src/Doc/Tutorial/Recdef/simplification.thy
 author wenzelm Sat Nov 01 14:20:38 2014 +0100 (2014-11-01) changeset 58860 fee7cfa69c50 parent 48985 5386df44a037 child 62392 747d36865c2c permissions -rw-r--r--
eliminated spurious semicolons;
     1 (*<*)

     2 theory simplification imports Main begin

     3 (*>*)

     4

     5 text{*

     6 Once we have proved all the termination conditions, the \isacommand{recdef}

     7 recursion equations become simplification rules, just as with

     8 \isacommand{primrec}. In most cases this works fine, but there is a subtle

     9 problem that must be mentioned: simplification may not

    10 terminate because of automatic splitting of @{text "if"}.

    11 \index{*if expressions!splitting of}

    12 Let us look at an example:

    13 *}

    14

    15 consts gcd :: "nat\<times>nat \<Rightarrow> nat"

    16 recdef gcd "measure (\<lambda>(m,n).n)"

    17   "gcd (m, n) = (if n=0 then m else gcd(n, m mod n))"

    18

    19 text{*\noindent

    20 According to the measure function, the second argument should decrease with

    21 each recursive call. The resulting termination condition

    22 @{term[display]"n ~= (0::nat) ==> m mod n < n"}

    23 is proved automatically because it is already present as a lemma in

    24 HOL\@.  Thus the recursion equation becomes a simplification

    25 rule. Of course the equation is nonterminating if we are allowed to unfold

    26 the recursive call inside the @{text else} branch, which is why programming

    27 languages and our simplifier don't do that. Unfortunately the simplifier does

    28 something else that leads to the same problem: it splits

    29 each @{text "if"}-expression unless its

    30 condition simplifies to @{term True} or @{term False}.  For

    31 example, simplification reduces

    32 @{term[display]"gcd(m,n) = k"}

    33 in one step to

    34 @{term[display]"(if n=0 then m else gcd(n, m mod n)) = k"}

    35 where the condition cannot be reduced further, and splitting leads to

    36 @{term[display]"(n=0 --> m=k) & (n ~= 0 --> gcd(n, m mod n)=k)"}

    37 Since the recursive call @{term"gcd(n, m mod n)"} is no longer protected by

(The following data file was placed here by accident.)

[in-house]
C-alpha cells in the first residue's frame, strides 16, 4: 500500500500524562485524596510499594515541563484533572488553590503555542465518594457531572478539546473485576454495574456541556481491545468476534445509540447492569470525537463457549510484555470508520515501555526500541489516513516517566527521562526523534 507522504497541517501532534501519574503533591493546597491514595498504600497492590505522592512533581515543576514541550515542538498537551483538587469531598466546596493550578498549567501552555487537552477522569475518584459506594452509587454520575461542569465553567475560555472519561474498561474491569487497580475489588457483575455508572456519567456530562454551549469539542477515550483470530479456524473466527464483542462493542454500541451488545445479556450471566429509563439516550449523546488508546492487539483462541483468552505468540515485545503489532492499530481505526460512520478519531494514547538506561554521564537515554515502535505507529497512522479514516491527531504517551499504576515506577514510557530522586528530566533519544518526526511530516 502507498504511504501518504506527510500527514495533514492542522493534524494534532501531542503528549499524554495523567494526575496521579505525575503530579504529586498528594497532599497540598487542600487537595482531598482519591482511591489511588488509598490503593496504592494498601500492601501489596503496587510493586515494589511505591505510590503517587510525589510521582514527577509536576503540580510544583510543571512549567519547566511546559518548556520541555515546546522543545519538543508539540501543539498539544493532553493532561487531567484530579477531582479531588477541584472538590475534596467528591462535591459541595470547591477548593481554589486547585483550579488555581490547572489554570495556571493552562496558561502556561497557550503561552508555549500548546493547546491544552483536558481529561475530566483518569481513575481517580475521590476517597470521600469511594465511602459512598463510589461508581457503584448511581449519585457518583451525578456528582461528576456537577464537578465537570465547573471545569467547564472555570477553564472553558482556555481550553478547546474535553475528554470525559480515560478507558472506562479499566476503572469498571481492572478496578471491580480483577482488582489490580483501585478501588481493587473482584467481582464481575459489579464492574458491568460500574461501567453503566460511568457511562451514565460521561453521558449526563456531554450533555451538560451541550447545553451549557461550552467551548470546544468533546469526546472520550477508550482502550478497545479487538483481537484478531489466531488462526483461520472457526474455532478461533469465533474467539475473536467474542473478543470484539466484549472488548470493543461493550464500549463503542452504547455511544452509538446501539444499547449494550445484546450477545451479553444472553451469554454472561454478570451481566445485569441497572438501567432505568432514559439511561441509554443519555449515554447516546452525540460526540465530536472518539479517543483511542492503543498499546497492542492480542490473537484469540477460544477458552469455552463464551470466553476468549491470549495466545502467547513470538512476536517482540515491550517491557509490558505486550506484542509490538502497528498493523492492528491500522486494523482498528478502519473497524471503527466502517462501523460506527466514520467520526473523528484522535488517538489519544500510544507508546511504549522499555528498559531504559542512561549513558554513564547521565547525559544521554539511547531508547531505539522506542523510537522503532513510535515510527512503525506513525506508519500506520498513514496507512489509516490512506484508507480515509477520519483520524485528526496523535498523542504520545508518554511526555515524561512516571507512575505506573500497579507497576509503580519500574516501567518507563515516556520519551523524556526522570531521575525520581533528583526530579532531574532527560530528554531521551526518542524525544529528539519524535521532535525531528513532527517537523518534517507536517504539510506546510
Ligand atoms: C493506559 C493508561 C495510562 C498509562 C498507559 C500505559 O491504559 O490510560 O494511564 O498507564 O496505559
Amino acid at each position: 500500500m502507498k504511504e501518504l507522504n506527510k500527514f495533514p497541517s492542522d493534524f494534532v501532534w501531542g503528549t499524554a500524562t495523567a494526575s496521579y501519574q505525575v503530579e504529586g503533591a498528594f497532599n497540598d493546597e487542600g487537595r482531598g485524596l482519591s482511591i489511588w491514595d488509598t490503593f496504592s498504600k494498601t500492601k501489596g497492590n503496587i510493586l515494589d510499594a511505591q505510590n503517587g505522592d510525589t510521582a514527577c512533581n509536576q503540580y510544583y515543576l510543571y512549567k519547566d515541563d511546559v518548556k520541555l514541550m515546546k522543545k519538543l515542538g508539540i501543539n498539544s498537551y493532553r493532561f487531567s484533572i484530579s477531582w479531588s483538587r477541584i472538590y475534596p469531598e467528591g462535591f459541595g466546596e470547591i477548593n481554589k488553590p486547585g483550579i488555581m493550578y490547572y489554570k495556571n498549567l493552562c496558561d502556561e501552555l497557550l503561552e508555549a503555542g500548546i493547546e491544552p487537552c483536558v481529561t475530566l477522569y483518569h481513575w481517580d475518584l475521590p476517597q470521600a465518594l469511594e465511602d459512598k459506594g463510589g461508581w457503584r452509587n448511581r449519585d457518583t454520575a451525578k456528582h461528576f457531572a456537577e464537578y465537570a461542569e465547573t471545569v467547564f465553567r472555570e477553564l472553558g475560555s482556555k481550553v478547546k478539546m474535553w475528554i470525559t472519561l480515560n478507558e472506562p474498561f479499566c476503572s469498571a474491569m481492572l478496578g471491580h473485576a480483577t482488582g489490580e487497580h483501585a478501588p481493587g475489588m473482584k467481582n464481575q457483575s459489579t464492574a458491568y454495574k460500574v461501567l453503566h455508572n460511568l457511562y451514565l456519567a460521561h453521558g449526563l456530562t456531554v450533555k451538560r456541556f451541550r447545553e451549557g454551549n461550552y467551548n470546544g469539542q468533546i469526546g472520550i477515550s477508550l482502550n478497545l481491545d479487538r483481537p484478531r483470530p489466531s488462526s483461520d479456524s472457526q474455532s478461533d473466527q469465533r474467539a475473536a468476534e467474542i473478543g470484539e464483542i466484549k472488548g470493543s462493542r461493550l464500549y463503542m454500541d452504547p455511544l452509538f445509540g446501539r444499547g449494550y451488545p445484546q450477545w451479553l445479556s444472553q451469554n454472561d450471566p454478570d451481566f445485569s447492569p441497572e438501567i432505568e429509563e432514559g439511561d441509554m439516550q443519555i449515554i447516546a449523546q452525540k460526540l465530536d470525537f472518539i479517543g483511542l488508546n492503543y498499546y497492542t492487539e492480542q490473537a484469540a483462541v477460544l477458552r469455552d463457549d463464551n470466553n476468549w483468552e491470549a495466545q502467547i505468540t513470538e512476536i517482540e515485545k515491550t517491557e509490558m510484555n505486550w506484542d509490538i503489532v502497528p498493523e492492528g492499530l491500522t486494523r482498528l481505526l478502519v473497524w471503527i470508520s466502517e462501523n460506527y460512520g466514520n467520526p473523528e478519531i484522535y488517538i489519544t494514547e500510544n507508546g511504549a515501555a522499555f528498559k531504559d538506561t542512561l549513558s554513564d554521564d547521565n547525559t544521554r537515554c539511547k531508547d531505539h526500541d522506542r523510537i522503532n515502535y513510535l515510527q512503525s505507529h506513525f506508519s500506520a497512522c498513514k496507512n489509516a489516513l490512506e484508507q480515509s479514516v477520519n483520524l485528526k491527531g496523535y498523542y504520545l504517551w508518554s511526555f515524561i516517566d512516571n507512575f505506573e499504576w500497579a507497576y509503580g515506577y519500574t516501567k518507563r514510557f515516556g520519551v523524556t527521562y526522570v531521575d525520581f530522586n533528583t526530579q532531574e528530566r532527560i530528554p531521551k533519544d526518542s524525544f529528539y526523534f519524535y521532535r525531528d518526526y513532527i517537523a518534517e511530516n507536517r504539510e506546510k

38 an @{text "if"}, it is unfolded again, which leads to an infinite chain of

    39 simplification steps. Fortunately, this problem can be avoided in many

    40 different ways.

    41

    42 The most radical solution is to disable the offending theorem

    43 @{thm[source]split_if},

    44 as shown in \S\ref{sec:AutoCaseSplits}.  However, we do not recommend this

    45 approach: you will often have to invoke the rule explicitly when

    46 @{text "if"} is involved.

    47

    48 If possible, the definition should be given by pattern matching on the left

    49 rather than @{text "if"} on the right. In the case of @{term gcd} the

    50 following alternative definition suggests itself:

    51 *}

    52

    53 consts gcd1 :: "nat\<times>nat \<Rightarrow> nat"

    54 recdef gcd1 "measure (\<lambda>(m,n).n)"

    55   "gcd1 (m, 0) = m"

    56   "gcd1 (m, n) = gcd1(n, m mod n)"

    57

    58

    59 text{*\noindent

    60 The order of equations is important: it hides the side condition

    61 @{prop"n ~= (0::nat)"}.  Unfortunately, in general the case distinction

    62 may not be expressible by pattern matching.

    63

    64 A simple alternative is to replace @{text "if"} by @{text case},

    65 which is also available for @{typ bool} and is not split automatically:

    66 *}

    67

    68 consts gcd2 :: "nat\<times>nat \<Rightarrow> nat"

    69 recdef gcd2 "measure (\<lambda>(m,n).n)"

    70   "gcd2(m,n) = (case n=0 of True \<Rightarrow> m | False \<Rightarrow> gcd2(n,m mod n))"

    71

    72 text{*\noindent

    73 This is probably the neatest solution next to pattern matching, and it is

    74 always available.

    75

    76 A final alternative is to replace the offending simplification rules by

    77 derived conditional ones. For @{term gcd} it means we have to prove

    78 these lemmas:

    79 *}

    80

    81 lemma [simp]: "gcd (m, 0) = m"

    82 apply(simp)

    83 done

    84

    85 lemma [simp]: "n \<noteq> 0 \<Longrightarrow> gcd(m, n) = gcd(n, m mod n)"

    86 apply(simp)

    87 done

    88

    89 text{*\noindent

    90 Simplification terminates for these proofs because the condition of the @{text

    91 "if"} simplifies to @{term True} or @{term False}.

    92 Now we can disable the original simplification rule:

    93 *}

    94

    95 declare gcd.simps [simp del]

    96

    97 (*<*)

    98 end

    99 (*>*)